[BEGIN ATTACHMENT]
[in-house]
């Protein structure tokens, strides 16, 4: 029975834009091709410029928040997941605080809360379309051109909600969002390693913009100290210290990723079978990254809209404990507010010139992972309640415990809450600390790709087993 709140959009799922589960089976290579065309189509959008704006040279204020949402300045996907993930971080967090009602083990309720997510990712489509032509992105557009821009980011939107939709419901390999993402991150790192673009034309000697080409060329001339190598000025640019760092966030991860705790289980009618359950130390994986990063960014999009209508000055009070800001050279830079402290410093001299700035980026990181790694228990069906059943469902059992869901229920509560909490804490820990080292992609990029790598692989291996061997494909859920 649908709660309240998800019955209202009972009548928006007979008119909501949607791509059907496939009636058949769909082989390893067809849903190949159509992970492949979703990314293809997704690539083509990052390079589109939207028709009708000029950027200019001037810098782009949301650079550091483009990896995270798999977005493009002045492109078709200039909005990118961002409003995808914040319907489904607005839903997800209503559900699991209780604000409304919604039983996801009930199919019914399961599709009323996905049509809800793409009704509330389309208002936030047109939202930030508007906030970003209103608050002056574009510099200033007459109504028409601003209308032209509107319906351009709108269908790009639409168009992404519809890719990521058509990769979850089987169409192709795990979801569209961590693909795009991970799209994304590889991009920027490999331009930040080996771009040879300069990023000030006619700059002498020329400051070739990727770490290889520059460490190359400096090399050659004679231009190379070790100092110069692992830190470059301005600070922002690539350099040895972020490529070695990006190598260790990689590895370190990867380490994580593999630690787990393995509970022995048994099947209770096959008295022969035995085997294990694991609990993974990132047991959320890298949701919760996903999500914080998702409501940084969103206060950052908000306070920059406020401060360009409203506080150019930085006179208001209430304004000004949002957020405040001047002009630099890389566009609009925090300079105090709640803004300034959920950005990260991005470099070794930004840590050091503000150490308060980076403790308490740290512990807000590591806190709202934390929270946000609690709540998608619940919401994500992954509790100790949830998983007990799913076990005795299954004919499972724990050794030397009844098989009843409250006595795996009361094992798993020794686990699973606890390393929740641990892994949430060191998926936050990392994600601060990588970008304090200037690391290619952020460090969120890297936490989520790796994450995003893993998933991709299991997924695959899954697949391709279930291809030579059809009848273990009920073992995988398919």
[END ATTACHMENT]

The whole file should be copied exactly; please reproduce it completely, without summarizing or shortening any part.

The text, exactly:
[in-house]
């Protein structure tokens, strides 16, 4: 029975834009091709410029928040997941605080809360379309051109909600969002390693913009100290210290990723079978990254809209404990507010010139992972309640415990809450600390790709087993 709140959009799922589960089976290579065309189509959008704006040279204020949402300045996907993930971080967090009602083990309720997510990712489509032509992105557009821009980011939107939709419901390999993402991150790192673009034309000697080409060329001339190598000025640019760092966030991860705790289980009618359950130390994986990063960014999009209508000055009070800001050279830079402290410093001299700035980026990181790694228990069906059943469902059992869901229920509560909490804490820990080292992609990029790598692989291996061997494909859920 649908709660309240998800019955209202009972009548928006007979008119909501949607791509059907496939009636058949769909082989390893067809849903190949159509992970492949979703990314293809997704690539083509990052390079589109939207028709009708000029950027200019001037810098782009949301650079550091483009990896995270798999977005493009002045492109078709200039909005990118961002409003995808914040319907489904607005839903997800209503559900699991209780604000409304919604039983996801009930199919019914399961599709009323996905049509809800793409009704509330389309208002936030047109939202930030508007906030970003209103608050002056574009510099200033007459109504028409601003209308032209509107319906351009709108269908790009639409168009992404519809890719990521058509990769979850089987169409192709795990979801569209961590693909795009991970799209994304590889991009920027490999331009930040080996771009040879300069990023000030006619700059002498020329400051070739990727770490290889520059460490190359400096090399050659004679231009190379070790100092110069692992830190470059301005600070922002690539350099040895972020490529070695990006190598260790990689590895370190990867380490994580593999630690787990393995509970022995048994099947209770096959008295022969035995085997294990694991609990993974990132047991959320890298949701919760996903999500914080998702409501940084969103206060950052908000306070920059406020401060360009409203506080150019930085006179208001209430304004000004949002957020405040001047002009630099890389566009609009925090300079105090709640803004300034959920950005990260991005470099070794930004840590050091503000150490308060980076403790308490740290512990807000590591806190709202934390929270946000609690709540998608619940919401994500992954509790100790949830998983007990799913076990005795299954004919499972724990050794030397009844098989009843409250006595795996009361094992798993020794686990699973606890390393929740641990892994949430060191998926936050990392994600601060990588970008304090200037690391290619952020460090969120890297936490989520790796994450995003893993998933991709299991997924695959899954697949391709279930291809030579059809009848273990009920073992995988398919």